A great example of this is previously I always struggled with writing in afternoons. I’d tell myself that I could only write in the morning or evenings; the afternoon was a strange time usually filled with game of thrones or chores (the former is more prevalent).
Then I looked at how I worked in a different mindset. That everything I did was self created. I wasn’t coming up against a writer’s block, but a writer’s dam. A self created construct that I can destroy whenever I feel like it.
This has empowered me to the point that I can write in a spare half an hour or even the afternoon. What was once a flaw became something I could defeat, and it made me excited to write.
I suggest next time you are faced with writer’s block is to understand that it is only a mental construct. You have the power to knock down the dam at any time if you bring enough imaginary gunpowder! (or, for the more peaceful folks, maybe have a protest to get the dam closed down? I’m sure someone could come up with a creative way to render a dam unusable).
On the topic of my book, I hit 50,000 words today! Chapter 11 is coming along nicely and I’m deciding how many more I’m looking to write.
Till next time,
I grew up in the clutches of the yellow rat. I’m not a fan of Pokémon any more, but it’s not the plot lines or the characters, but the monetary addiction I had as a child.
The cards were expensive. My pocket money fluttered off into the pockets of monsters. So much Lego wasn’t bought, so many sweets left un-tasted. The real lesson for me was when the next craze came in, disrupting their crown. Bayblades took over as the childhood hero and I was left with a bunch of worthless cards. But I did not fret, I abstained from these childhood pursuits (and I saved my money for something).
This simple act has shaped my life. I’ve not jumped into the popular things simply because of their popularity, but because of their merit or personal interest. Peer pressure will never be able to grasp me again.
I’m not sure my life would be the same without that one choice. I certainly wouldn’t be writing a book about a world in which man can’t control their own actions.
I hope to do more explanations into how my past has shaped who I am today.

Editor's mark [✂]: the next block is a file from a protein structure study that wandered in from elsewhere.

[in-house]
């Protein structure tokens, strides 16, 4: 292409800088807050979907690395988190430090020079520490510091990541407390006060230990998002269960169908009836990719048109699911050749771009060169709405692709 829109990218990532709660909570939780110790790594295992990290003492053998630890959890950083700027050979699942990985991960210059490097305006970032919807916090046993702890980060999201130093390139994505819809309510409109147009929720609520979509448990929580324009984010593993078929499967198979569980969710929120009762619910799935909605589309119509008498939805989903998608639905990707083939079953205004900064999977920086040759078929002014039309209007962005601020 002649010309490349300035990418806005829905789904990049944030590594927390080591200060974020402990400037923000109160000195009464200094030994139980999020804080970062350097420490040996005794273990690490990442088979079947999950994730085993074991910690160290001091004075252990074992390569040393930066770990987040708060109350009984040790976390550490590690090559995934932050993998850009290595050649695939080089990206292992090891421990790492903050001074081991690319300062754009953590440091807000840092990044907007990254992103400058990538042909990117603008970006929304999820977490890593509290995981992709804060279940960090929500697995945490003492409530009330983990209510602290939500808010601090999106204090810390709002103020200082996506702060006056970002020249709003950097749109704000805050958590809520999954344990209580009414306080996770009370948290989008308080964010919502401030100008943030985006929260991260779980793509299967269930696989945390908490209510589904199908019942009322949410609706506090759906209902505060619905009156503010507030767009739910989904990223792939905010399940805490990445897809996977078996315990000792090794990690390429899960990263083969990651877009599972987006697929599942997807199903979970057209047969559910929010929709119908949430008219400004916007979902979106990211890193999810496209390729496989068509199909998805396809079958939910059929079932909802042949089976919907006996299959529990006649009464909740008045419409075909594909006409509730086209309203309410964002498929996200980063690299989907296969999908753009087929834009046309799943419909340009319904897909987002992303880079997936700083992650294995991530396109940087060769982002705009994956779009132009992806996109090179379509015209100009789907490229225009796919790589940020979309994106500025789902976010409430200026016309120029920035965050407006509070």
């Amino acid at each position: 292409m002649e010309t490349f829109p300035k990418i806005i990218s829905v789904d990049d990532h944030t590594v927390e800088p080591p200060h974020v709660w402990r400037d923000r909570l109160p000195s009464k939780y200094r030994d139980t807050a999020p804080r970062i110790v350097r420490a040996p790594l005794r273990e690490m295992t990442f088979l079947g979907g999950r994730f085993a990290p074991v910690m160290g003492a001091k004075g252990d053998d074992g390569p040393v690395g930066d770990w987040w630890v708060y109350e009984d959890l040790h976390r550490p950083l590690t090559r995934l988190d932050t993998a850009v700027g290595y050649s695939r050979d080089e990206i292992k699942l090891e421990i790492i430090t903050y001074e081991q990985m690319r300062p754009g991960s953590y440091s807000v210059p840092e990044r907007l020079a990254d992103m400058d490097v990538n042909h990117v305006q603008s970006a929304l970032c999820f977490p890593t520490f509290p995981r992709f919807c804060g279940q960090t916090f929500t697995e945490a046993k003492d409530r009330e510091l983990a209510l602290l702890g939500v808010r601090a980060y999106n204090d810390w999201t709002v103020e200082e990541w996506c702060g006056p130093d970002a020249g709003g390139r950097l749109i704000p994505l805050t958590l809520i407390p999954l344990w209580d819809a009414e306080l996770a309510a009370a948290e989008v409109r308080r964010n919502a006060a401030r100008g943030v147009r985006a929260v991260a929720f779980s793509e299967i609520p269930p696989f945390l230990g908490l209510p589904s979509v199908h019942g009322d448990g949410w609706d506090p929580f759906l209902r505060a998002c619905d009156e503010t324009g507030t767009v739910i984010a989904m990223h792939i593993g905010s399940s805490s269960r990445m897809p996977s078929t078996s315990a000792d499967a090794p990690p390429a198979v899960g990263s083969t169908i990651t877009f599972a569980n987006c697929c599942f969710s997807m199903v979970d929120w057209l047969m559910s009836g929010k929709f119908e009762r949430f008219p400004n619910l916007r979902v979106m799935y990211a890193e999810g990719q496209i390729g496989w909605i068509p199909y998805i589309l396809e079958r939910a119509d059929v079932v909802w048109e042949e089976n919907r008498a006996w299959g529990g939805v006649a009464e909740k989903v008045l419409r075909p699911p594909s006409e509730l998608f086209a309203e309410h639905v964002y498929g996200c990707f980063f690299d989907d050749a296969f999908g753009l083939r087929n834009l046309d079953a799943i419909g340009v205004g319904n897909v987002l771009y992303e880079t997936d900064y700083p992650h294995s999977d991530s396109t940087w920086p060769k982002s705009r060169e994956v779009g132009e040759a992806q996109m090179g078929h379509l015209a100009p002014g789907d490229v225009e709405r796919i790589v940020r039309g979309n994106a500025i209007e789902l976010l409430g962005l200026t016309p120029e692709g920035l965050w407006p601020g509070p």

Think happy thoughts,
A quick update with a drawing of Francis Kennerman. One of the main characters from my book.
I was trying to capture his arrogance and thoughtfulness. I might put a bit more time into this in the future, but I quite like it as it is.
Till next time,
Ratter is the fifth highest corporation and a very secretive bunch of people.
(I did a previous Logo Exploration that you can find here. However it was back when I was persistent in the idea of including the whole name in the logo, which didn’t really work in hindsight).
This is the Ratter Logo. Following on with the same style as the rest. However this logo varies in shape, being a tad bigger than the others.
The subject of the Ratter logo is a spine. They are seen as those who put in a backbreaking amount of work. The Ratter are also prone to sticking to their values and holding on until the bitter end. You can expect the Ratter to be quiet and reserved, saving their strength for a fight worth extruding effort. Don’t however confuse them for being lazy, as they will cut you without a second thought.
I like parts of this one and dislike other bits. However it does have a certain feel to it that I’m quite pleased with.
On writing news, I’ve took a day off today and made a structurally unsound Lego castle. Ah, the simple joys in life.
The Ratter Logo is also part of the cover design. It ended up looking a bit spooky and mysterious, which pleases me.
May the cold keep you warm,